Billy Graham Crusades were an amazing thing to see: tens of thousands of people of various backgrounds and persuasions coming together to hear a humble and unassuming man talk about Jesus and His love for all people. Billy Graham cut through the sectarianism and divisions among Christians and brought them together to reach their city for Christ.

Billy Graham Crusades were amazing demonstrations of the power of unity in the body of Christ. Every one of them was a cooperative effort of many local Christians and churches (of various doctrines & denominations) who set aside their differences and worked together for many months to share the good news about the living Jesus. They were held in more than 250 cities around the world.



-Amanda DeWitt

A wiser woman once told me that, much like the children of Israel, God sometimes leads us in circles. We learn and relearn life’s lessons as we walk through similar circumstances again and again.

If you look at the geography, there wasn’t much room for the children of Israel to wander in the wilderness. Instead they trod the same paths over and over again for forty years. And amidst those circular trails, they learned dependence, obedience, and trust.



My Email Exchange with Eric Metaxas
-Jon Ward

hi Eric, I’m a journalist in Washington D.C. for Yahoo News. I’m writing a profile about you. I read your Bonhoeffer book when it came out. I grew up in an evangelical church. My family and I attend an evangelical church now.

I’ve wanted to write about your support for Trump for a while. In a sense, the mere fact of your support for Trump is now old news. But I’ve tried to come up with questions that get at some of the more substantive questions and issues that I think led some religious conservatives such as yourself to support Trump, while others who feel just as strongly as you do about abortion and religious liberty came to very different conclusions about supporting Trump.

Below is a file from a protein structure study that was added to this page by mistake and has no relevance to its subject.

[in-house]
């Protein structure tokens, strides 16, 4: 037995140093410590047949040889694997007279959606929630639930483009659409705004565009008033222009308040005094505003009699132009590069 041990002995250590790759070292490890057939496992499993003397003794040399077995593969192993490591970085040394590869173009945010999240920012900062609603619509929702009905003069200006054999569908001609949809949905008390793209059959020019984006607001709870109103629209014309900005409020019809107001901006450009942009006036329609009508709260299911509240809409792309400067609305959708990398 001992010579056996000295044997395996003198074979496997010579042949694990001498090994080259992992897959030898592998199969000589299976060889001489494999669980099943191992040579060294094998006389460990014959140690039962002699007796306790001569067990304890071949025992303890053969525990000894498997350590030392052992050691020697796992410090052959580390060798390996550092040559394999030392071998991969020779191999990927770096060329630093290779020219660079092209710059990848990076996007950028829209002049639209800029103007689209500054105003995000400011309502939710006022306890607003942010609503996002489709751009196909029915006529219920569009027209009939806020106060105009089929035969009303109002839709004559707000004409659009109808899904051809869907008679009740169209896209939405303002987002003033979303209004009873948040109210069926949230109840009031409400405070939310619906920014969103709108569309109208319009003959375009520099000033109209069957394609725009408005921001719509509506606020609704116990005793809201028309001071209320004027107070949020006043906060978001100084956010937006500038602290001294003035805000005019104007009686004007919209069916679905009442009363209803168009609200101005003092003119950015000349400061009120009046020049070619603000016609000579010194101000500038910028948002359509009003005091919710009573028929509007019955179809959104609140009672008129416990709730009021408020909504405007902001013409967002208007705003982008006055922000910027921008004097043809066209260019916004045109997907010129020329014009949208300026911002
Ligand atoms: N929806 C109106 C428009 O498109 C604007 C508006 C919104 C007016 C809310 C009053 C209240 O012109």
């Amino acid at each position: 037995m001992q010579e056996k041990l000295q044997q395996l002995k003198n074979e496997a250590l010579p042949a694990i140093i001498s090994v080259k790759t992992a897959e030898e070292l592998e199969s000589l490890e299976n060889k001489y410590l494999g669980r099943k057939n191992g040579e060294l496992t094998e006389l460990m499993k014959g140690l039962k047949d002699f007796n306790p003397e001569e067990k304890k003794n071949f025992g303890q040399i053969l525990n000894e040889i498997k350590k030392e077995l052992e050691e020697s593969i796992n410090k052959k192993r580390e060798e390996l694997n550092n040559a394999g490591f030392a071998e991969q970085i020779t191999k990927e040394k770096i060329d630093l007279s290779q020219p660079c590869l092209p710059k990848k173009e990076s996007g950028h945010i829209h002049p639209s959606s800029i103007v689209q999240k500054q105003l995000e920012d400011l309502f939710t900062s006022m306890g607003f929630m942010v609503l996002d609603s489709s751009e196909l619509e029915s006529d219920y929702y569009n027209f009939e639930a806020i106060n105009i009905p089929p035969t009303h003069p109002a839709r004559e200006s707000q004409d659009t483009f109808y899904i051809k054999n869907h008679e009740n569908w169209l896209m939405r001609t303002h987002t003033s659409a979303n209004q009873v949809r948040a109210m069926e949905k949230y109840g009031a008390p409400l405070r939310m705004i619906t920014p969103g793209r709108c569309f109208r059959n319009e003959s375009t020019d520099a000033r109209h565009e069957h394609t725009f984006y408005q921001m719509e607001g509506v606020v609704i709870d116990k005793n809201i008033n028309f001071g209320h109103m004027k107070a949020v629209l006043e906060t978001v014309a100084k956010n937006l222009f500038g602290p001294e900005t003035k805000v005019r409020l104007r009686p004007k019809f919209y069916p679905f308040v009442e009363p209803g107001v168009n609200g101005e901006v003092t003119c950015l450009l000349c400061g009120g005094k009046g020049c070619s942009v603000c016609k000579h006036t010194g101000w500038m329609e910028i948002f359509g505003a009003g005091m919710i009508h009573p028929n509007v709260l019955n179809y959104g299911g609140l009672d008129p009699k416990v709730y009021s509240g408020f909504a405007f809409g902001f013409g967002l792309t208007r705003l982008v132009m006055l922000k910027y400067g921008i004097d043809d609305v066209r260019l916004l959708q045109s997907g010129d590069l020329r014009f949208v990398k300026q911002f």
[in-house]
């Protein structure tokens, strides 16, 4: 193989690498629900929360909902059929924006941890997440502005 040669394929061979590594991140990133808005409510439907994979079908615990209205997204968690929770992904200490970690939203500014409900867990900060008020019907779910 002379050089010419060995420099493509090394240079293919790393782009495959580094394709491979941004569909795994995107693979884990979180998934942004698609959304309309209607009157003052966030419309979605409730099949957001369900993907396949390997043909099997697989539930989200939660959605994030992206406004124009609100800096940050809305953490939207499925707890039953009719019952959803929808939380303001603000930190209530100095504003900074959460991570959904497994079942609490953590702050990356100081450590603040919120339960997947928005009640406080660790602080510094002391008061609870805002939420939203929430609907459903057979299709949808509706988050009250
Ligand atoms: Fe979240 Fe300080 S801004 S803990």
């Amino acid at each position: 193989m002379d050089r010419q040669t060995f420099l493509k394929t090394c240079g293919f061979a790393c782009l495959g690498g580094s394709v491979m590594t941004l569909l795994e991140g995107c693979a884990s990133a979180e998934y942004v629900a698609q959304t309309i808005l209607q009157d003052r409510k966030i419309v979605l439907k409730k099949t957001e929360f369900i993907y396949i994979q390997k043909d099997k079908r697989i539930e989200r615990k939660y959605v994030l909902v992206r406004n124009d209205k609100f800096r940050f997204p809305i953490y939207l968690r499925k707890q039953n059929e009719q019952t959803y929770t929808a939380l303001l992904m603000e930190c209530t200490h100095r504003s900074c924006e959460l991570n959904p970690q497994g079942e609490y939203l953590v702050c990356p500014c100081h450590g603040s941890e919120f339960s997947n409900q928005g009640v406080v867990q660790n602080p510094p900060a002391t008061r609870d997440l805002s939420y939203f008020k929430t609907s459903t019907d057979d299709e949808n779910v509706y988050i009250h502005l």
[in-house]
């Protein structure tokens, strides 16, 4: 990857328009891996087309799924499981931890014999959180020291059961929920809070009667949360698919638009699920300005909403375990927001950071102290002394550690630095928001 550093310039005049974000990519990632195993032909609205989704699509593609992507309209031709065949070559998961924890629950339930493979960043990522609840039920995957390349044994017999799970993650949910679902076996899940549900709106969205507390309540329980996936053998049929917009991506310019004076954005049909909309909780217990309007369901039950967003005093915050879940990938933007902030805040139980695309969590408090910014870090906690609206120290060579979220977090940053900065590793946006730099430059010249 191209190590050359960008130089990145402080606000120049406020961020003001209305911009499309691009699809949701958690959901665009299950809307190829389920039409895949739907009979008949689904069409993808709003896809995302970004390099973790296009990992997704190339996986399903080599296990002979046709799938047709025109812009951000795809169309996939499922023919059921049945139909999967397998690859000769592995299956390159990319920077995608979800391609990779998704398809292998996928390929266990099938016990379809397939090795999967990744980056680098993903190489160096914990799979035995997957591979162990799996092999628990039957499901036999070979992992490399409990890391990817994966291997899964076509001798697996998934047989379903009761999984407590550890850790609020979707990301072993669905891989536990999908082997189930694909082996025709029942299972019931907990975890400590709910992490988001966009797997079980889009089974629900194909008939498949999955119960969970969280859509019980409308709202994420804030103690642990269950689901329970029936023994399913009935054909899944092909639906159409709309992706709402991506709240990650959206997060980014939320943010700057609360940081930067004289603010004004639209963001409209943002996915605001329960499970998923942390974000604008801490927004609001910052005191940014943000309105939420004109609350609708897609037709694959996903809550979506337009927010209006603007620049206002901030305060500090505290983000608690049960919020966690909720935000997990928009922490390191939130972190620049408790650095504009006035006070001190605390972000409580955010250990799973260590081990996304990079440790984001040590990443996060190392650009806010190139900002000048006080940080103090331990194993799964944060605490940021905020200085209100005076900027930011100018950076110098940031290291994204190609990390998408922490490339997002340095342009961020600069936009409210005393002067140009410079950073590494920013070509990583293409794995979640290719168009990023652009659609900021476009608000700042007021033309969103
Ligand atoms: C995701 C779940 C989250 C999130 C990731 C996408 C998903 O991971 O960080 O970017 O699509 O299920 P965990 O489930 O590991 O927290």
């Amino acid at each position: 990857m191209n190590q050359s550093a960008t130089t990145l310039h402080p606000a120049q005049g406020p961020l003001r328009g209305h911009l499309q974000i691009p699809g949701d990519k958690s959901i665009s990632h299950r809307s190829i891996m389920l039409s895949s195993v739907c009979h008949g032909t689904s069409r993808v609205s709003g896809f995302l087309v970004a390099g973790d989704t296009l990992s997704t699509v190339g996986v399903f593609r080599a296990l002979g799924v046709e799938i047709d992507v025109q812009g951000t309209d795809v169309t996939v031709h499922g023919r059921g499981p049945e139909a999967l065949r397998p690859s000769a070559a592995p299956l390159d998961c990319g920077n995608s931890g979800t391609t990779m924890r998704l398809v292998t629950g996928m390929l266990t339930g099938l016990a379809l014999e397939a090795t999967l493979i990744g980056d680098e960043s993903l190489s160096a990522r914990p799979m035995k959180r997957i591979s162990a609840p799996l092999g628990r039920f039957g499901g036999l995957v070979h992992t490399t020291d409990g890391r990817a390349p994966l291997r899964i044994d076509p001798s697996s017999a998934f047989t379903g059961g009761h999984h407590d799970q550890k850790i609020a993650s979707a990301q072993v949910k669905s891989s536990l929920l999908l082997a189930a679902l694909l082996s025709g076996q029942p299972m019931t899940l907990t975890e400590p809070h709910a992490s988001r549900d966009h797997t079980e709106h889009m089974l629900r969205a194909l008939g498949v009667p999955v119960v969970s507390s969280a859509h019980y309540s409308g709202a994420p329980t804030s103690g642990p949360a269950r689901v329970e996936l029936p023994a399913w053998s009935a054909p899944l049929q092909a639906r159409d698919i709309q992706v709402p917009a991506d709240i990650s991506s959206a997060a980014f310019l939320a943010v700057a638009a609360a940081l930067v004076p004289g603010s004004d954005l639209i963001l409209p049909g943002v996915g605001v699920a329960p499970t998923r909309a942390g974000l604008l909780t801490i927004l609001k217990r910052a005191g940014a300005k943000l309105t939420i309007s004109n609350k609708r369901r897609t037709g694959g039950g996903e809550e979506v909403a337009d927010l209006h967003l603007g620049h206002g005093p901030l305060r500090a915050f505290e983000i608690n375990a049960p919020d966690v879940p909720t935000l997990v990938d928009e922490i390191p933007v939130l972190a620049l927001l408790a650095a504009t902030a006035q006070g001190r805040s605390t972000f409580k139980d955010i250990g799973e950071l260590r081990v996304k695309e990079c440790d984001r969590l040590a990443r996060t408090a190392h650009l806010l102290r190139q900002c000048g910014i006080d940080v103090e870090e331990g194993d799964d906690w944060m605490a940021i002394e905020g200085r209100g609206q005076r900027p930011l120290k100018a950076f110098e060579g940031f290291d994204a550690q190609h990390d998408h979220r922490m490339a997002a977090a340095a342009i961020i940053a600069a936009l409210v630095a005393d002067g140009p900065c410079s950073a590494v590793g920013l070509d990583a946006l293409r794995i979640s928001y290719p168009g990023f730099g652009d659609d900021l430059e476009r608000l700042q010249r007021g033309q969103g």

Eric:

I’ll respond to each question you’ve asked, but first let me say:

I think one of the saddest things about the period in history through which are living is that we’ve come to a place where graciousness and empathy and trying to see the other side’s point of view has fallen by the wayside, and in many cases has been forcibly hurled away, most grievously by self-described Christians. It seems that some people have come to the view that Trump is simply so irredeemably bad that all the previous rules must be flung from the window, that anyone who would support him — whether in a more full-throated way like Robert Jeffress or Jerry Falwell, Jr., both of whom I respect greatly, or in a more measured and let us say “tepid” way, in which group I would put myself — must be demonized in no uncertain terms, must be scorned as someone who has no principles and who can only be doing what he is doing because he has made a naked calculation for his own self-interest. This is not only not true in most cases of those I know who support Trump, but is also simply a dramatically uncharitable interpretation. It represents an unprecedented scorched-earth policy toward anyone who hasn’t expressed utter contempt for the current president, as though contempt can be the only reasonable and acceptable response in civilized circles.